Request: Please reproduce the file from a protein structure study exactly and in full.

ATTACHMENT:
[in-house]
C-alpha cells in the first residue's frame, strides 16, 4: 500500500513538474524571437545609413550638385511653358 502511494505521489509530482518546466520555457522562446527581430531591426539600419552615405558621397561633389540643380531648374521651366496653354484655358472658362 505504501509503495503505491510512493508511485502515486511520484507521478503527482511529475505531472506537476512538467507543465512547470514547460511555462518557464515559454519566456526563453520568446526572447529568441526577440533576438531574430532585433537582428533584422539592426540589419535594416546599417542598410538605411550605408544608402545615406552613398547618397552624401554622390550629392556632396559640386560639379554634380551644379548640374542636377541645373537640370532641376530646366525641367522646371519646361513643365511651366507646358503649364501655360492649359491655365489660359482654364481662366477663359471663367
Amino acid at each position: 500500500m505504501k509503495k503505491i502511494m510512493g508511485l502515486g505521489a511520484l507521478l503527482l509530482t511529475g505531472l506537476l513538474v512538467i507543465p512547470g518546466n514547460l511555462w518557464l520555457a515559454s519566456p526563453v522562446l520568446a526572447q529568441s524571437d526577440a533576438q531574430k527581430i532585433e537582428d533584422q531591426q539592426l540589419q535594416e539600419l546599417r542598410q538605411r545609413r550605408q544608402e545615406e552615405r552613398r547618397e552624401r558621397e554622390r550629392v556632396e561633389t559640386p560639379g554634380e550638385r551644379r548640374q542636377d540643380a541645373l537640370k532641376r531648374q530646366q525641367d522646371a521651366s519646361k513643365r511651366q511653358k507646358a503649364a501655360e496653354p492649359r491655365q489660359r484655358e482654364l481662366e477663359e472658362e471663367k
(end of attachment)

[in-house]
C-alpha cells in the first residue's frame, strides 16, 4: 500500500513538474524571437545609413550638385511653358 502511494505521489509530482518546466520555457522562446527581430531591426539600419552615405558621397561633389540643380531648374521651366496653354484655358472658362 505504501509503495503505491510512493508511485502515486511520484507521478503527482511529475505531472506537476512538467507543465512547470514547460511555462518557464515559454519566456526563453520568446526572447529568441526577440533576438531574430532585433537582428533584422539592426540589419535594416546599417542598410538605411550605408544608402545615406552613398547618397552624401554622390550629392556632396559640386560639379554634380551644379548640374542636377541645373537640370532641376530646366525641367522646371519646361513643365511651366507646358503649364501655360492649359491655365489660359482654364481662366477663359471663367
Amino acid at each position: 500500500m505504501k509503495k503505491i502511494m510512493g508511485l502515486g505521489a511520484l507521478l503527482l509530482t511529475g505531472l506537476l513538474v512538467i507543465p512547470g518546466n514547460l511555462w518557464l520555457a515559454s519566456p526563453v522562446l520568446a526572447q529568441s524571437d526577440a533576438q531574430k527581430i532585433e537582428d533584422q531591426q539592426l540589419q535594416e539600419l546599417r542598410q538605411r545609413r550605408q544608402e545615406e552615405r552613398r547618397e552624401r558621397e554622390r550629392v556632396e561633389t559640386p560639379g554634380e550638385r551644379r548640374q542636377d540643380a541645373l537640370k532641376r531648374q530646366q525641367d522646371a521651366s519646361k513643365r511651366q511653358k507646358a503649364a501655360e496653354p492649359r491655365q489660359r484655358e482654364l481662366e477663359e472658362e471663367k